Prove that every finite subgroup of the multiplicative group $T=\{z \in \Bbb C||z|=1\}$ is cyclic.

I was thinking to prove that the order of every subgroup of $T$ is prime, then they are all cyclic. But I can't. Could somebody give me some hints. Many thanks.

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Don't the $n$th roots of unity form a multiplicative subgroup of order $n$? $n$ need not be prime... – MPW Jan 19 '14 at 23:25
Perhaps there's some way to show that any group of order $n$ contains the element $$e^{(2\pi i)/n} = \cos(2\pi/n) + i\sin(2 \pi/n)$$ – Omnomnomnom Jan 19 '14 at 23:25
So if $G$ has order $n$ then it is easy to see that every element of $G$ is an $n$th root of unity. If you can show the reverse containment, all $n$th roots of unity in $G$, then you would have a primitive $n$th root of unity in your group and you would be done. I think that would work...although I haven't suggested a way to show the other containment. – monroej Jan 19 '14 at 23:27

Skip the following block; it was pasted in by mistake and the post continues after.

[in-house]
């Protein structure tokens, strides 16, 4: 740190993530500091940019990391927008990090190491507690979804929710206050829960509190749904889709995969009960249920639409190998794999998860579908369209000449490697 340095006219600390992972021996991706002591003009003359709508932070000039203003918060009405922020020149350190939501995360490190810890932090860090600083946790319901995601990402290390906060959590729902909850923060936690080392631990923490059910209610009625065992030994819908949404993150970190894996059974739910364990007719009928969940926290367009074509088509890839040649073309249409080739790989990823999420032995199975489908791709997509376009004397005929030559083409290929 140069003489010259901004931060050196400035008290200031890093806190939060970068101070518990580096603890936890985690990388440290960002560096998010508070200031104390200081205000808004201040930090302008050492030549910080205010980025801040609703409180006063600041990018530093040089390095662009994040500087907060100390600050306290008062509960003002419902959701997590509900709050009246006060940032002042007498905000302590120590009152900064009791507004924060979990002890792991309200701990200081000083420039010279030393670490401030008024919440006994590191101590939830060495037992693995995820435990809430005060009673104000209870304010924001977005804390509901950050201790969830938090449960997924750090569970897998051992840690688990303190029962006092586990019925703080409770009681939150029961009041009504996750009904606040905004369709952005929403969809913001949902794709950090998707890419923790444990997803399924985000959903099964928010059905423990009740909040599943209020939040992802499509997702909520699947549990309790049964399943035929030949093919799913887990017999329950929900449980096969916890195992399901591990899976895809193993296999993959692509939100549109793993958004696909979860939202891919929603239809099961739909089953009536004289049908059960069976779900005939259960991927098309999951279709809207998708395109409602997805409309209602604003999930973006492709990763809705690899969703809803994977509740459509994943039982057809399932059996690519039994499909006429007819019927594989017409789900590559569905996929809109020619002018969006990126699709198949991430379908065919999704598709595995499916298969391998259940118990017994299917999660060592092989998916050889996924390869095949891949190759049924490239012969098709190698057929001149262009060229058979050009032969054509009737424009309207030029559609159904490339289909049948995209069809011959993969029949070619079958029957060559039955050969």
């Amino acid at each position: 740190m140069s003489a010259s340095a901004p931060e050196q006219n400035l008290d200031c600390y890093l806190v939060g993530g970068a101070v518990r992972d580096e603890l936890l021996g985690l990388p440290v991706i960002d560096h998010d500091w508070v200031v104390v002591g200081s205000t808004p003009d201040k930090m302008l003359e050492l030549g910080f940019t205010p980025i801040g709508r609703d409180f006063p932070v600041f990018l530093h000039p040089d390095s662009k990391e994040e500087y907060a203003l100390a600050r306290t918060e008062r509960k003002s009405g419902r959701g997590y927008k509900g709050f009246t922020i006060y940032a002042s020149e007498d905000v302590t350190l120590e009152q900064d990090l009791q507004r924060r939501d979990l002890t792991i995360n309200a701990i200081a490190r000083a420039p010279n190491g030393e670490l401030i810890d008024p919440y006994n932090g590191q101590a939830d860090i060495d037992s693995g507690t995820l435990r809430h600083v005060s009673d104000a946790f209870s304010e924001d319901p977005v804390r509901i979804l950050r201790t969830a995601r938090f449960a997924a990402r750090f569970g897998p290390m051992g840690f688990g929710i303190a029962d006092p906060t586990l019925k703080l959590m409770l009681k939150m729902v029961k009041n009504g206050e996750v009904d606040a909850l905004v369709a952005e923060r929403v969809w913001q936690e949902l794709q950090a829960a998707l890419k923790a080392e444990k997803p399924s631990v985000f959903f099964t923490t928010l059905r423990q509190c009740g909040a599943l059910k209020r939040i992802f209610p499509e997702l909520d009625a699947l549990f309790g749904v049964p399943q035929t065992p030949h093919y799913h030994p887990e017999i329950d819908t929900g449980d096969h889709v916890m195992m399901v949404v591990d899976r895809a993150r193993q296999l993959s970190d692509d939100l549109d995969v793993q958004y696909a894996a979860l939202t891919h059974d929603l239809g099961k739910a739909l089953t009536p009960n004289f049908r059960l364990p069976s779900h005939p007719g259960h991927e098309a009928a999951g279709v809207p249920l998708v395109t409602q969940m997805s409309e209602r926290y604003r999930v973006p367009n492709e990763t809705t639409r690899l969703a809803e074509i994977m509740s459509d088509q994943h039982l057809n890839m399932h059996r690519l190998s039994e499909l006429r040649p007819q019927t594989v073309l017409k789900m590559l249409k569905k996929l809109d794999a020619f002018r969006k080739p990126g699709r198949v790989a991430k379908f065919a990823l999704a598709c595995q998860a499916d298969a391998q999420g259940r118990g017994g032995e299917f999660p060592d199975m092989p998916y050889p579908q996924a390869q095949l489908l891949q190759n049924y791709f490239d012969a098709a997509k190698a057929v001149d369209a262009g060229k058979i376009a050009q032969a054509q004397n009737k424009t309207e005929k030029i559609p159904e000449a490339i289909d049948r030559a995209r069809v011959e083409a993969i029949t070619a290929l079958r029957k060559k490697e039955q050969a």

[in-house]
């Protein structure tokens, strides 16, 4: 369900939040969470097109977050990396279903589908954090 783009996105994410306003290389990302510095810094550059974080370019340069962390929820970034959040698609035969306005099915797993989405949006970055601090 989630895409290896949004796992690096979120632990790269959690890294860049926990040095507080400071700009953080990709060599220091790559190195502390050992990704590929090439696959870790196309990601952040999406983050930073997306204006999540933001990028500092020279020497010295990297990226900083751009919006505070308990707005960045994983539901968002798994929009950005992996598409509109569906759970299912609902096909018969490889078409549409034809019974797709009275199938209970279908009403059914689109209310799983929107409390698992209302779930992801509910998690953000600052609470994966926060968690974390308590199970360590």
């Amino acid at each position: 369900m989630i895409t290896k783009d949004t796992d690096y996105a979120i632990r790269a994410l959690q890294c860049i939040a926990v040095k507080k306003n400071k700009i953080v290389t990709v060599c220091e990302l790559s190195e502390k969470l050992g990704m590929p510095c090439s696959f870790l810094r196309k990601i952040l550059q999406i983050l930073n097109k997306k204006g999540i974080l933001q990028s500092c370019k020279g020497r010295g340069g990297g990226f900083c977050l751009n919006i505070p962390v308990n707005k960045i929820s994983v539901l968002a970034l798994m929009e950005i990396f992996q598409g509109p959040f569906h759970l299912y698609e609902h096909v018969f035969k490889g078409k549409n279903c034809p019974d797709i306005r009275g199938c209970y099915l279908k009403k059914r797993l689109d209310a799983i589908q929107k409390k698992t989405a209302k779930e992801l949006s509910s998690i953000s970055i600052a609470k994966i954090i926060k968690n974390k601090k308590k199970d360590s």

(I'm essentially repeating what @Omnomnomnom is saying) – monroej Jan 19 '14 at 23:28
Possible duplicate of math.stackexchange.com/questions/59903/…. – lhf Jan 20 '14 at 2:30

Assume the order of $G$ is $n$. Every element of $G$ is an $n$th root of unity. Since there are $n$ of them, you have all $n$th roots of unity. Therefore, you have a primitive $n$ th root of unity, say $x$. The order of $x$ is $n$. Therefore, $x$ generates your group $G$. I think this does it.

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Check out this link. It's even better than you might think. He states

Theorem: Any finite subgroup of the multiplicative group of any field is cyclic.

It applies here even though $\mathbb{T}$ is not a field, because $\mathbb{C}$ is.

http://math.stackexchange.com/a/264530/113214

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Multiplication of numbers in $\mathbb{T}$ is a geometric rotation. A finite group of geometric rotations must be cyclic.

Diferently said, $\mathbb{T}$ is isomorphic to the special orthogonal group SO2. But a finite subgroup of SO2 is cyclic (inside the proof ofThm 8.1).

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